Offscreen: Issue 23

Kai Brach

Finished Reading:
Jul 19, 2020

Edition Publisher:
Offscreen Media

Edition Release:


Highlights & Annotations

Rachel Botsman

"One of the things that worries me the most is that we won't have a shared sense of reality, and we won't care about it."

"The writer Clay Shirky advances an insightful idea: institutions will always preserve the problems for which they are the solution."

  • Reminds me of the Upton Sinclair quote: "It is difficult to get a man to understand something, when his salary depends on his not understanding it."
  • Also Kate Fletcher on fast fashion: "Technocentrism is a view, a voice. Granted it is loud, but then it is often championed by those who own the means of communication and set to benefit most from things staying as they are."

Re: 'reality apathy' -
"We're so caught up in the realness of fake news and misinformation that we are not worrying or thinking enough about what's coming next. Think about what he's [Trump] done to information, and to the idea of evidence – the idea that a photograph or fact or testimony can prove whether something happened or not, or whether something is true or false – we are in serious trouble in the courts, in the world of science, and as a greater society.

I fear we've already gone beyond the tipping point, to be honest, and I think it's one of the most profound changes in human history. It's why we're seeing divisiveness in our politics, because it's really hard now for us to see what other people see, or understand why they believe what they believe. It's not even possible to comprehend the reality of someone who trusts Trump, for example, because that person's reality has been so manipulated. They see such a different picture."

"My personal opinion is that ideas, communities, platforms, and marketplaces all have a 'perfect state'. They have a size where you have equality. Everyone is treated well. Whatever it is, it flows. It works. But once you cross that threshold in pursuit of growth and profit, and because of a traditional way of thinking about business, it's going to end up in a mess.

There becomes a point where it doesn't matter what the founders' purpose and mission was at the outset, however wonderful and brilliant they might be. It's not that they're bad people: it's that the system will not allow you to act with integrity after you've passed a certain point, because there's no way you can keep the intentions you started with."

Bruce Schneier

"We need a way for policymakers to get smart and agile about technology so the companies can't run rings around them or run way ahead of them."

Re: regulation and reactivity -
"My worry is that there will be some type of physical disaster where all the cars will crash, or, more realistically, all the cars of one particular make, year, and software build will crash. And then government will have to do something."

Re: when Google embedded attorneys into design teams so products already went through legal review –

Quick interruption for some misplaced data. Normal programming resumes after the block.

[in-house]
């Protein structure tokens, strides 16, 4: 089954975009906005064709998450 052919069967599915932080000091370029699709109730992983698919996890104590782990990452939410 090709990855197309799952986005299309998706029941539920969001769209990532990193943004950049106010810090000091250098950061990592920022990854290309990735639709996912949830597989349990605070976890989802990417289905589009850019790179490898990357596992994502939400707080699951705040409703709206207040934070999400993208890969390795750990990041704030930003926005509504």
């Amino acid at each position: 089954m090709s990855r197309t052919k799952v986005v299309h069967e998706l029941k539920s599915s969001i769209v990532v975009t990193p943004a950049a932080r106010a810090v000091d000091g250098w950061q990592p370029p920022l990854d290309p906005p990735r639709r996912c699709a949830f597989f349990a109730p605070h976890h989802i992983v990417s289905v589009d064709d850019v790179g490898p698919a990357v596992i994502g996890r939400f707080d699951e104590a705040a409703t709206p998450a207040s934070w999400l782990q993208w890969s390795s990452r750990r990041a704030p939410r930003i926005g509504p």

"We need to do the same thing with regard to policy. We need policy expertise embedded in design from the beginning, so that somebody at day one will be there to ask questions about the social and policy implications of what's being built, so these things can be thought about before it's too late.

Just as we saw tech design include psychologists to work on user interface, and development teams include English majors as tech writers, I want to see technological design include social and political science expertise from the beginning. It's no longer sustainable to pretend that your system ends at the keyboard and screen. It encompasses the people who use it and the society it is embedded in. You have to think about your system that broadly."

"We think that there are tech solutions to unemployment, health care, inequality, privacy, and everything else. There aren't. Any solutions to those deep societal problems will have tech components, but they will fundamentally be social solutions."

Seth Godin

"You should find people you care about and make change happen for them, then do it again. Figure out a way to do it sustainably, and then it might very well be your calling."

Genevieve Bell

"One of the problems we have in the diversity and inclusions space is that it's easy to think it's simply about getting diverse voices into the room – it's also about making room for those voices to be honoured, finding ways for them to be comprehended, and ensuring that they don't become a spectacle."

"If you try to solve problems exactly as they've been presented to you, you might not be making enough room for the other possibilities in existence. One of the responsibilities you have as someone whose voice is in the room is to open up as much space for others as you can.

Questions, for me, are a way of suggesting that there are other answers, and other futures. If you ask enough questions you start to realise that things that once seemed really stable now are much more messy than you originally thought. Making things more messy might help others to realise there's far more to the puzzle than they imagined. So making a little bit of a mess seems like a good thing."